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August 19, 2003

Governor’s Pay Promise Ends Boston Lawyer Boycott

Filed under: pre-06-2006 — David Giacalone @ 11:57 pm


Update II:  Massachusetts Governor Mitt Romney announced through a press release today that he would sign supplemental budget legislation to assure that assigned counsel are paid for work performed in Fiscal Year 2003.   Romney said that the prospect of state criminal court sessions grinding to a halt is a public safety issue and he expected assigned counsel to “get back to work immediately to assure the administration of justice.”

 

In response to Romney’s promise, Suffolk Lawyers for Justice, which called for the boycott of new cases last Thursday, announced it would begin assigning lawyers to cases in Suffolk County criminal matters; that it was “pleased with the prompt action taken by both the Legislature and the Governnor;” and that “it took tremendous courage on the part of individual attorneys to decline cases and take a stand on an issue that is crucial to the adequate representation of the indigent.”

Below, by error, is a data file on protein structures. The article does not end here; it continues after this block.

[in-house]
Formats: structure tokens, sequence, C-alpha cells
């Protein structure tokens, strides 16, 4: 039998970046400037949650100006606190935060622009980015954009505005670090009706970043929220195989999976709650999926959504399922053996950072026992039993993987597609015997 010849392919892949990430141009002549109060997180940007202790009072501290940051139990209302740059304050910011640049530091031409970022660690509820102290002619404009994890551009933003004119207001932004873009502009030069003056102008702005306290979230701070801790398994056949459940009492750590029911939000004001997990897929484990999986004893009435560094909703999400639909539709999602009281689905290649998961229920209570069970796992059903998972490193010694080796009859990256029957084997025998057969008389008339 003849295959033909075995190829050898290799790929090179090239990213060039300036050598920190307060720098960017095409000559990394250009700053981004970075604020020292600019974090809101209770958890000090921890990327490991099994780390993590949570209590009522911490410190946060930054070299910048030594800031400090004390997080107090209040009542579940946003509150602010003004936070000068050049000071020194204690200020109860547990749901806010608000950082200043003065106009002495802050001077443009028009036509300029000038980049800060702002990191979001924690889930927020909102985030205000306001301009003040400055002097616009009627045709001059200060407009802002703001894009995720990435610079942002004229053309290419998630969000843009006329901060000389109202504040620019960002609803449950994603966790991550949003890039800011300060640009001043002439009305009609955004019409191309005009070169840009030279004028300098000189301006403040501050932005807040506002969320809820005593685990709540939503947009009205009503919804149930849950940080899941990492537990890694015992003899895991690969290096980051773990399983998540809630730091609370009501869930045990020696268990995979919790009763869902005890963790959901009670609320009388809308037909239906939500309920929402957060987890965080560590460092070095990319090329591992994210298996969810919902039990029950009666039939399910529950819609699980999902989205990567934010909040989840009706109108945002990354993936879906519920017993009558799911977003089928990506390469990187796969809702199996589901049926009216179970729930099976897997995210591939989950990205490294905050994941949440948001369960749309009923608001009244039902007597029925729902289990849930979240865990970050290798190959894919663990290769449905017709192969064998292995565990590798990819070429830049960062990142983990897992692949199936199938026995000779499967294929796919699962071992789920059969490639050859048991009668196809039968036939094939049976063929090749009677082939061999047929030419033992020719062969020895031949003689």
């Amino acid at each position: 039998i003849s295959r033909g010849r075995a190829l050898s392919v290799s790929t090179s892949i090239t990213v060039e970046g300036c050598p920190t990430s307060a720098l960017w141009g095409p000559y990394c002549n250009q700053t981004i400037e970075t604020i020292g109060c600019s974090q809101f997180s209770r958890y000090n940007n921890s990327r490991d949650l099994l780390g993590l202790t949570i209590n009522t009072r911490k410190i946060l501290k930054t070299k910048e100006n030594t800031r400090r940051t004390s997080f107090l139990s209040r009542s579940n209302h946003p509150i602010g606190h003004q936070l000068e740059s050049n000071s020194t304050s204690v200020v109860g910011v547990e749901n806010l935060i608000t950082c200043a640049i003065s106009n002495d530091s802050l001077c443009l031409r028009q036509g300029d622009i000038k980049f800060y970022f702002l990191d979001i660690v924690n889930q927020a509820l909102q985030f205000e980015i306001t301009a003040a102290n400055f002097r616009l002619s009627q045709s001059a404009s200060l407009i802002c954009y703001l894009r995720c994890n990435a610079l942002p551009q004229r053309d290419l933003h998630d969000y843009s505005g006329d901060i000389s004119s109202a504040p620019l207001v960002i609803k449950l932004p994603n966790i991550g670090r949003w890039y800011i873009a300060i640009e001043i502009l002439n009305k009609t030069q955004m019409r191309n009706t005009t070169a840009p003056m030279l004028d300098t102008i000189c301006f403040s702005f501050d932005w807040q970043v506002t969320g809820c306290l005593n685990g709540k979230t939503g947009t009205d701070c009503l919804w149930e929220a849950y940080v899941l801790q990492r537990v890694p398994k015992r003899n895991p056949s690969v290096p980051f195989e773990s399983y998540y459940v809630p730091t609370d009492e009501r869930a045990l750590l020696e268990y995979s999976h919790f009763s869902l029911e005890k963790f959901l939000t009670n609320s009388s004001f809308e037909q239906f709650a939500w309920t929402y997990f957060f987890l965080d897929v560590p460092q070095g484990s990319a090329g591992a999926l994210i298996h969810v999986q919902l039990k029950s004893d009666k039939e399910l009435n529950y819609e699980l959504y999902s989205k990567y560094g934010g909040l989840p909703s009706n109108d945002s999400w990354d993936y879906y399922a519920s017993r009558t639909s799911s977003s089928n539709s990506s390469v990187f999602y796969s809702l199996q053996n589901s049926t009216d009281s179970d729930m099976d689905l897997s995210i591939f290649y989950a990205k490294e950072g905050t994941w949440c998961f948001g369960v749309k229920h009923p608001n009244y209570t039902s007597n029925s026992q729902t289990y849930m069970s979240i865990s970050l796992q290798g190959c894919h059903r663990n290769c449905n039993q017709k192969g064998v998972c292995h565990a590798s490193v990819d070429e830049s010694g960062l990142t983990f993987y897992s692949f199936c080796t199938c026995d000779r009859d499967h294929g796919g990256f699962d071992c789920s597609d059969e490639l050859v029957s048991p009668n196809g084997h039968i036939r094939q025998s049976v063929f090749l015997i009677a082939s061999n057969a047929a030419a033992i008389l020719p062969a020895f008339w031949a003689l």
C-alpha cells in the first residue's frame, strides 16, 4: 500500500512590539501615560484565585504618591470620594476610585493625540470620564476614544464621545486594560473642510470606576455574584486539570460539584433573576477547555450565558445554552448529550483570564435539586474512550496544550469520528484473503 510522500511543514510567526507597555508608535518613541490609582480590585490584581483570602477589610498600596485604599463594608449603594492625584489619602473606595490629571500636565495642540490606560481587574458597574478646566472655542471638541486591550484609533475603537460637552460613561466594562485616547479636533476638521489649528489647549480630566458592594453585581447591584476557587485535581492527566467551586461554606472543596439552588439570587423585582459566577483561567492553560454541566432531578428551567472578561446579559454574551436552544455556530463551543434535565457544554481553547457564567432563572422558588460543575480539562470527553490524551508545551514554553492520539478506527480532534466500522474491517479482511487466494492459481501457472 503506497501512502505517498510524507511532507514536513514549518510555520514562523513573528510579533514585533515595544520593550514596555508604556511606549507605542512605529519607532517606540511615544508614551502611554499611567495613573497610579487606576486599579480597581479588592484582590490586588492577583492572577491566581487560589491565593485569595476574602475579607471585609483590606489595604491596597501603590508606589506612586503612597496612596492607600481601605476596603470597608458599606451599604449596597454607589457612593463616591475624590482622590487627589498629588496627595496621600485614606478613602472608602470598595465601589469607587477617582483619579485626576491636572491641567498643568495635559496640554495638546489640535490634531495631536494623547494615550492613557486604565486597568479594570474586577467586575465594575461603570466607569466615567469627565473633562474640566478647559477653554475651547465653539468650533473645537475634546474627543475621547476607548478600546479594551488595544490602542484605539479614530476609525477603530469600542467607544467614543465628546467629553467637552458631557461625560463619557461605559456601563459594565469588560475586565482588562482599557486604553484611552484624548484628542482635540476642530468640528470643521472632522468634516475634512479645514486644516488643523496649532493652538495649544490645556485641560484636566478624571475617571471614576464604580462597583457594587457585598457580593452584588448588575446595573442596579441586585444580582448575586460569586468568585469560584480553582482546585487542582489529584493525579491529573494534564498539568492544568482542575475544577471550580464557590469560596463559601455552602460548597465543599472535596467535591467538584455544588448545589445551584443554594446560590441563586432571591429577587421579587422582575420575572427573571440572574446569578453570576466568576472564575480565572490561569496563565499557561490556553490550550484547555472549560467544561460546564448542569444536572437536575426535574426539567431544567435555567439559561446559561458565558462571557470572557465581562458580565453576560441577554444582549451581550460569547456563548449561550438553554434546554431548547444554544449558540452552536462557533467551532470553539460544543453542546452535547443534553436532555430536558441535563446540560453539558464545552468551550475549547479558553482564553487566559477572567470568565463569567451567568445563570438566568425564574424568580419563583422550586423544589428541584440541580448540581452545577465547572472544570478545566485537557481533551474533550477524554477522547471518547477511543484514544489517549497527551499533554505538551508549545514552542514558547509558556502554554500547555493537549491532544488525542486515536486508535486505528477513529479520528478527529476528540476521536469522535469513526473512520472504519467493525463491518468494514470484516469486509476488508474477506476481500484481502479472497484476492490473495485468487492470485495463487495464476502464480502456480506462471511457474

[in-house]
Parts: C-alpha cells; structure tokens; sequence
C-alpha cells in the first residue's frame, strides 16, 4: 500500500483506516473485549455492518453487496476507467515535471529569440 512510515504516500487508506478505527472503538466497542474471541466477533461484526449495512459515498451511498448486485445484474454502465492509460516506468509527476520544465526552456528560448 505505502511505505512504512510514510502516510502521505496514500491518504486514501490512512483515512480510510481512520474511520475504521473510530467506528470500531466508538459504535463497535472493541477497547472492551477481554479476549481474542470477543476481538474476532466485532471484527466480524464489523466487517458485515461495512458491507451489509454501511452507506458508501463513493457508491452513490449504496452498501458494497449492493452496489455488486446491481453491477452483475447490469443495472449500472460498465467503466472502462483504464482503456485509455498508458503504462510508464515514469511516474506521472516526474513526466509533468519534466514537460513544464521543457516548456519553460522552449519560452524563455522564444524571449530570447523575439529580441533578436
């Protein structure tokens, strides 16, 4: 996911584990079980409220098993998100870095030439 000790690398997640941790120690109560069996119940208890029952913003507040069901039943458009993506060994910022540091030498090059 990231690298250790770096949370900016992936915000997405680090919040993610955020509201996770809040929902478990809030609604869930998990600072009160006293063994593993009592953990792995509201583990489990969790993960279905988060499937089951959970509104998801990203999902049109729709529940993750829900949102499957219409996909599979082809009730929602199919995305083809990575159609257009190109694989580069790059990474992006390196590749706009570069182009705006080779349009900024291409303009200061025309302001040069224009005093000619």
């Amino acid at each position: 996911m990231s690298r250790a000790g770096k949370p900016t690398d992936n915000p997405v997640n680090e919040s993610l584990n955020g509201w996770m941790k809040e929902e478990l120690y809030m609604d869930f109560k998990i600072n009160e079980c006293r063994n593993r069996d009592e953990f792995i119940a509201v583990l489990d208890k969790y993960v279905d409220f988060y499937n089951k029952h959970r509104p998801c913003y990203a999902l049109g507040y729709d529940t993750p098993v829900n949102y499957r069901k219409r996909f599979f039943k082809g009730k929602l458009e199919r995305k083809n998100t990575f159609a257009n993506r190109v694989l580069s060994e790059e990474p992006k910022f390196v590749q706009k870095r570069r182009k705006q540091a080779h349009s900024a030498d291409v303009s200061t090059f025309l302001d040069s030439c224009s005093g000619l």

The Boston Herald online, posted an Associated Press dispatch this afternoon, stating that “The 335-member Suffolk group ended its day-and-a-half protest at 2 p.m. after Romney said the $15.4 million would not be vetoed from the bill when he signs it.”

 


  • Your Editor is pleased that further damage to the judicial process is avoided.    Howerver, the coercive tactics used by the Bay State bar advocates were unjustified and unethical, and took far less courage when done as part of a conspiracy than if each lawyer had indeed made an individual decision.   Let’s hope that this quick success does not motivate the assigned counsel to try another group boycott — or implicit threat of such — to get its primary goal of significantly raised fees.   Raising the fees is a worthwhile goal, but the means used by officers of the court need to be lawful and ethical from now on.

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